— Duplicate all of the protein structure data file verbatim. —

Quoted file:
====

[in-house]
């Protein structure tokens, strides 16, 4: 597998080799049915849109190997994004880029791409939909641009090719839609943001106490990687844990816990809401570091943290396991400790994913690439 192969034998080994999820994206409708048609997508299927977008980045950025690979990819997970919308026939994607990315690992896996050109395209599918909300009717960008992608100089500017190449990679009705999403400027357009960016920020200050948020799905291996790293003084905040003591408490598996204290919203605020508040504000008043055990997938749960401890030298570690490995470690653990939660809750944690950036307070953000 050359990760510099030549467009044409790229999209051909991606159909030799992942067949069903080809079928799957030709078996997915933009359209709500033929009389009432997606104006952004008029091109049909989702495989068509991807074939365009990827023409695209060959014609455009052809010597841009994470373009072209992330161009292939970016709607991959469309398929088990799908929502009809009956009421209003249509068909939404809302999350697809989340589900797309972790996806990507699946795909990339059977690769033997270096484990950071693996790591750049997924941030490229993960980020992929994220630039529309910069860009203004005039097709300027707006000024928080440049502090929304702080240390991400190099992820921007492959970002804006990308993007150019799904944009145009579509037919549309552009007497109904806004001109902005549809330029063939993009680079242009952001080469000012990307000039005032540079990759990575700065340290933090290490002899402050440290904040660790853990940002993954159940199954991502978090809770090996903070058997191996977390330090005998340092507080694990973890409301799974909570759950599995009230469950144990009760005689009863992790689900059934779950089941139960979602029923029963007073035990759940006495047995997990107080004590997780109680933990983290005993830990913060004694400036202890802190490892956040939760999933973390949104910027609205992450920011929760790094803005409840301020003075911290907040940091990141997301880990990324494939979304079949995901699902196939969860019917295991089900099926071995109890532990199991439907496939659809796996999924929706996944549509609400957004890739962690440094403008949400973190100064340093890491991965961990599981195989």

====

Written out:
[in-house]
């Protein structure tokens, strides 16, 4: 597998080799049915849109190997994004880029791409939909641009090719839609943001106490990687844990816990809401570091943290396991400790994913690439 192969034998080994999820994206409708048609997508299927977008980045950025690979990819997970919308026939994607990315690992896996050109395209599918909300009717960008992608100089500017190449990679009705999403400027357009960016920020200050948020799905291996790293003084905040003591408490598996204290919203605020508040504000008043055990997938749960401890030298570690490995470690653990939660809750944690950036307070953000 050359990760510099030549467009044409790229999209051909991606159909030799992942067949069903080809079928799957030709078996997915933009359209709500033929009389009432997606104006952004008029091109049909989702495989068509991807074939365009990827023409695209060959014609455009052809010597841009994470373009072209992330161009292939970016709607991959469309398929088990799908929502009809009956009421209003249509068909939404809302999350697809989340589900797309972790996806990507699946795909990339059977690769033997270096484990950071693996790591750049997924941030490229993960980020992929994220630039529309910069860009203004005039097709300027707006000024928080440049502090929304702080240390991400190099992820921007492959970002804006990308993007150019799904944009145009579509037919549309552009007497109904806004001109902005549809330029063939993009680079242009952001080469000012990307000039005032540079990759990575700065340290933090290490002899402050440290904040660790853990940002993954159940199954991502978090809770090996903070058997191996977390330090005998340092507080694990973890409301799974909570759950599995009230469950144990009760005689009863992790689900059934779950089941139960979602029923029963007073035990759940006495047995997990107080004590997780109680933990983290005993830990913060004694400036202890802190490892956040939760999933973390949104910027609205992450920011929760790094803005409840301020003075911290907040940091990141997301880990990324494939979304079949995901699902196939969860019917295991089900099926071995109890532990199991439907496939659809796996999924929706996944549509609400957004890739962690440094403008949400973190100064340093890491991965961990599981195989």